Ever witness an interaction between a parent and child and you see so clearly what the problem is? Your objective distance allows you to read what’s really going on, but even with such a clear view, you hesitate in making the parent aware of how you see things. You know you’ll hear something like, “Mind your own business,” or “You don’t know what you’re talking about,” or maybe worse. That’s the view an outsider, especially a contract employee, has in watching business owners operate. You can see the problems so clearly, and yet, you also know your feedback may be unwanted or threaten the client. Why is it that someone on the “outside” can see your business problems so clearly? Mostly because they are unattached emotionally and may have a slightly “bigger” view of what’s really going on.
As a freelance copywriter and marketing strategist for various companies, I’ve witnessed some doozies when it comes to the way business owners operate, and there are three in particular that severely hinder business growth. These mistakes not only derail a business in making profits, they also prevent people in the company from succeeding, which leaves a bad vibe in the workspace and an unmotivated team.
Are you making these costly mistakes as a business owner?
1- Allow people with no experience to make decisions for your company. Maybe you’ve developed a close relationship with your graphic designer and she frequently offers marketing advice during meetings that sounds great, but doesn’t produce results? You value her beautiful graphics but you don’t want to hurt the friendship by saying no to her ideas, even though using them will hurt your bottom line. Any time you lose the boundary between business and friendship, you set yourself and your company up for failure. Never rely on a graphics designer for marketing advice unless that person has proven themselves worthy of the position by producing measurable results for other companies.
2- You don’t take ownership when things fail, regardless of the reason. Let’s face it – most of your team wants you to succeed, in fact, they’re counting on it. They rely on you for an income, so if things aren’t getting done (and you’re the one holding everything up), do you take ownership for your failed communication or for your missing deliverables? For instance, if someone who works for you is waiting for your decision before they can do their job, do you make it a priority to get that information to them in a timely manner? If you’re not, are you willing and able to see that you might be the problem in your business, and more importantly, fix that problem?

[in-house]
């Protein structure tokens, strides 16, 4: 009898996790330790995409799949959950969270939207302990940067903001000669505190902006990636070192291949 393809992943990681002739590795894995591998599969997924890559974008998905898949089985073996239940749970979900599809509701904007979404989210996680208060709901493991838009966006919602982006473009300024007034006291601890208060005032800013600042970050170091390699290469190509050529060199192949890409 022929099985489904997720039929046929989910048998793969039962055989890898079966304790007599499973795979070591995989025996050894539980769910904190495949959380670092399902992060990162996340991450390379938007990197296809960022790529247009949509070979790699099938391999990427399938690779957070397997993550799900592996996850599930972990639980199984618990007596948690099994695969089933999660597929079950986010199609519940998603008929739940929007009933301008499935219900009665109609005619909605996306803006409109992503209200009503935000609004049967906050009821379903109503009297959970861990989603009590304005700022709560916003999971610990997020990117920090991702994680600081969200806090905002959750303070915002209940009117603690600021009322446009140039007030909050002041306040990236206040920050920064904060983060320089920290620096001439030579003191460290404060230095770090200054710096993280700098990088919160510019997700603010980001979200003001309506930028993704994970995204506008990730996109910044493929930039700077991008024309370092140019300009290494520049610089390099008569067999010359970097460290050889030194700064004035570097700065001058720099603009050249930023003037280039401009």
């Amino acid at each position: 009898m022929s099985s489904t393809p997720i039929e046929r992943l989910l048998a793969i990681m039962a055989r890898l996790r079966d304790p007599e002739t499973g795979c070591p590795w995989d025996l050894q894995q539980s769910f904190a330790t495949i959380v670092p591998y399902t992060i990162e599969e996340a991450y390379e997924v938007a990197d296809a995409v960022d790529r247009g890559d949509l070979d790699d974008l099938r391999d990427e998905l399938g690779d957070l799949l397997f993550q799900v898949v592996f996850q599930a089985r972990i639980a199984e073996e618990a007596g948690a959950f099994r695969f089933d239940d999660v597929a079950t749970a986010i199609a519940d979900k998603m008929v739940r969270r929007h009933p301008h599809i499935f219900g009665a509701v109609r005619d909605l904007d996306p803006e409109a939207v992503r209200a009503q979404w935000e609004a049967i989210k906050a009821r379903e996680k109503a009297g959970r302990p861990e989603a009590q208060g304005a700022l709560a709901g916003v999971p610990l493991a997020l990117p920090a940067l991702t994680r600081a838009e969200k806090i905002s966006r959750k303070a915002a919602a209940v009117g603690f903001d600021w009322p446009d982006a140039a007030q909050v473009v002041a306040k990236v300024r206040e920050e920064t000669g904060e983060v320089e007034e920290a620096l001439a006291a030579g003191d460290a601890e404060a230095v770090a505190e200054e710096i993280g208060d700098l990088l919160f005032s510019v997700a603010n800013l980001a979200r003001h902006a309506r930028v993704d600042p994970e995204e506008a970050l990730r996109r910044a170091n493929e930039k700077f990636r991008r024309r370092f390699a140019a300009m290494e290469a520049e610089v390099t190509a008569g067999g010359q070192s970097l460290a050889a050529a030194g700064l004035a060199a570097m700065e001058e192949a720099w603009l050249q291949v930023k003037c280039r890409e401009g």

3- You micromanage every aspect of the business but you don’t know how to prioritize. This one causes mayhem in any business. The most successful business owners don’t run the business. They hire people who are great at what they do to do the parts they struggle with, especially in terms of day to day business operations. As a business owner, you have the vision and as such, your job is to share the vision with your team so the team can make that vision a reality. If you’re thinking to yourself as you read this, “But they don’t know what I want, so I have to always explain it to them in detail,” you definitely need to do some soul searching in terms of who you have on staff and how to find someone to manage your staff in a more productive manner.
If you’re not seeing the results you had envisioned as a business owner, make sure you’re not making one of these costly mistakes. Consider asking the people who work for you what they see as the problems. To succeed in business, you have to be accountable, hire the right people and trust your people to do what you’ve hired them to do. If you don’t have the right people in place, you’ll constantly struggle in business – both in terms of revenue and sustainability. And if you don’t know how to lead, that’s okay. Recognizing what you’re not good at leading is sometimes just as important when it comes to succeeding as a business owner. You can find someone who knows how to keep your team and your business moving in the right direction so you can keep doing what you love.
Kelly Stokes Brown is a Freelance Copywriter, Marketing Strategist and owner of KSB Online Marketing